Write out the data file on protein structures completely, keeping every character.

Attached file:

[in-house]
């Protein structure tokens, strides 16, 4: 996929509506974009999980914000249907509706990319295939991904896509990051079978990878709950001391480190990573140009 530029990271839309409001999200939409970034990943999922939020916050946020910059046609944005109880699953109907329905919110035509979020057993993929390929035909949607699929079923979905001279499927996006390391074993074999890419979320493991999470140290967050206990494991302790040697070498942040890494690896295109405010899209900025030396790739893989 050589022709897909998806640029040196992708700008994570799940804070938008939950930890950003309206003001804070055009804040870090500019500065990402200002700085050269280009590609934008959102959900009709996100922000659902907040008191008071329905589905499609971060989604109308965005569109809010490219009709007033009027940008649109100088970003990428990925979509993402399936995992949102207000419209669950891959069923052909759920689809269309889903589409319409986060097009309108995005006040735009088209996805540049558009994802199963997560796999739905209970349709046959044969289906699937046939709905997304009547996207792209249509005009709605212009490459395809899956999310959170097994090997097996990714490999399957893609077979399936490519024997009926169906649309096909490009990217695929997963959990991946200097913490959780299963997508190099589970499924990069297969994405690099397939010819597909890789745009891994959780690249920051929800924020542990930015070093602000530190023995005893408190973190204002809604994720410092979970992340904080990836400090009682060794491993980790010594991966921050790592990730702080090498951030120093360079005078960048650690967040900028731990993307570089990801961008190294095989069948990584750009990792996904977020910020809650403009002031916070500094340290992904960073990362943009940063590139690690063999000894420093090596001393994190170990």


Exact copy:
[in-house]
């Protein structure tokens, strides 16, 4: 996929509506974009999980914000249907509706990319295939991904896509990051079978990878709950001391480190990573140009 530029990271839309409001999200939409970034990943999922939020916050946020910059046609944005109880699953109907329905919110035509979020057993993929390929035909949607699929079923979905001279499927996006390391074993074999890419979320493991999470140290967050206990494991302790040697070498942040890494690896295109405010899209900025030396790739893989 050589022709897909998806640029040196992708700008994570799940804070938008939950930890950003309206003001804070055009804040870090500019500065990402200002700085050269280009590609934008959102959900009709996100922000659902907040008191008071329905589905499609971060989604109308965005569109809010490219009709007033009027940008649109100088970003990428990925979509993402399936995992949102207000419209669950891959069923052909759920689809269309889903589409319409986060097009309108995005006040735009088209996805540049558009994802199963997560796999739905209970349709046959044969289906699937046939709905997304009547996207792209249509005009709605212009490459395809899956999310959170097994090997097996990714490999399957893609077979399936490519024997009926169906649309096909490009990217695929997963959990991946200097913490959780299963997508190099589970499924990069297969994405690099397939010819597909890789745009891994959780690249920051929800924020542990930015070093602000530190023995005893408190973190204002809604994720410092979970992340904080990836400090009682060794491993980790010594991966921050790592990730702080090498951030120093360079005078960048650690967040900028731990993307570089990801961008190294095989069948990584750009990792996904977020910020809650403009002031916070500094340290992904960073990362943009940063590139690690063999000894420093090596001393994190170990």